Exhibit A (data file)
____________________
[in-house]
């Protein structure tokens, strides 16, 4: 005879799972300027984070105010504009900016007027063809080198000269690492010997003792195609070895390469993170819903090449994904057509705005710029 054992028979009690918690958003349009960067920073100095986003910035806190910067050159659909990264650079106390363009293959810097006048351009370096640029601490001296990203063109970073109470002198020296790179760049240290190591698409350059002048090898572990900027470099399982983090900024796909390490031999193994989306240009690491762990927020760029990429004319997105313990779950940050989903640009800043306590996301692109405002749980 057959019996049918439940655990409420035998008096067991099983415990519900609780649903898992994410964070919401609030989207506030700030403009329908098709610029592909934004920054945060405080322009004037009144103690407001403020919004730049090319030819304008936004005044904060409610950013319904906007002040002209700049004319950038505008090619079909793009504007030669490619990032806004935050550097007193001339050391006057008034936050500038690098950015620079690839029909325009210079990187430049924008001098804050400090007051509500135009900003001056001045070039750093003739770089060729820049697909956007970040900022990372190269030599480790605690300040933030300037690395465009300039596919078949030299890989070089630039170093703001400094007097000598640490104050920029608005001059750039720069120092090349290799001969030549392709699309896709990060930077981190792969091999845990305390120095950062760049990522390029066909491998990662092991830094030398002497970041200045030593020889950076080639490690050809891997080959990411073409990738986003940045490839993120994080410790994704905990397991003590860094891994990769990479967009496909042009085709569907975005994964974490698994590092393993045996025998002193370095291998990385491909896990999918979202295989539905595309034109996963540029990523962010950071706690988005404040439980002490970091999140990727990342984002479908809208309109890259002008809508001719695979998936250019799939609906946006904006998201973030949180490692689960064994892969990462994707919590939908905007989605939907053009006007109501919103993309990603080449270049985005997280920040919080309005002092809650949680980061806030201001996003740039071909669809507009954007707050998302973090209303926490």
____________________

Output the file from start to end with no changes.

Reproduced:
[in-house]
């Protein structure tokens, strides 16, 4: 005879799972300027984070105010504009900016007027063809080198000269690492010997003792195609070895390469993170819903090449994904057509705005710029 054992028979009690918690958003349009960067920073100095986003910035806190910067050159659909990264650079106390363009293959810097006048351009370096640029601490001296990203063109970073109470002198020296790179760049240290190591698409350059002048090898572990900027470099399982983090900024796909390490031999193994989306240009690491762990927020760029990429004319997105313990779950940050989903640009800043306590996301692109405002749980 057959019996049918439940655990409420035998008096067991099983415990519900609780649903898992994410964070919401609030989207506030700030403009329908098709610029592909934004920054945060405080322009004037009144103690407001403020919004730049090319030819304008936004005044904060409610950013319904906007002040002209700049004319950038505008090619079909793009504007030669490619990032806004935050550097007193001339050391006057008034936050500038690098950015620079690839029909325009210079990187430049924008001098804050400090007051509500135009900003001056001045070039750093003739770089060729820049697909956007970040900022990372190269030599480790605690300040933030300037690395465009300039596919078949030299890989070089630039170093703001400094007097000598640490104050920029608005001059750039720069120092090349290799001969030549392709699309896709990060930077981190792969091999845990305390120095950062760049990522390029066909491998990662092991830094030398002497970041200045030593020889950076080639490690050809891997080959990411073409990738986003940045490839993120994080410790994704905990397991003590860094891994990769990479967009496909042009085709569907975005994964974490698994590092393993045996025998002193370095291998990385491909896990999918979202295989539905595309034109996963540029990523962010950071706690988005404040439980002490970091999140990727990342984002479908809208309109890259002008809508001719695979998936250019799939609906946006904006998201973030949180490692689960064994892969990462994707919590939908905007989605939907053009006007109501919103993309990603080449270049985005997280920040919080309005002092809650949680980061806030201001996003740039071909669809507009954007707050998302973090209303926490």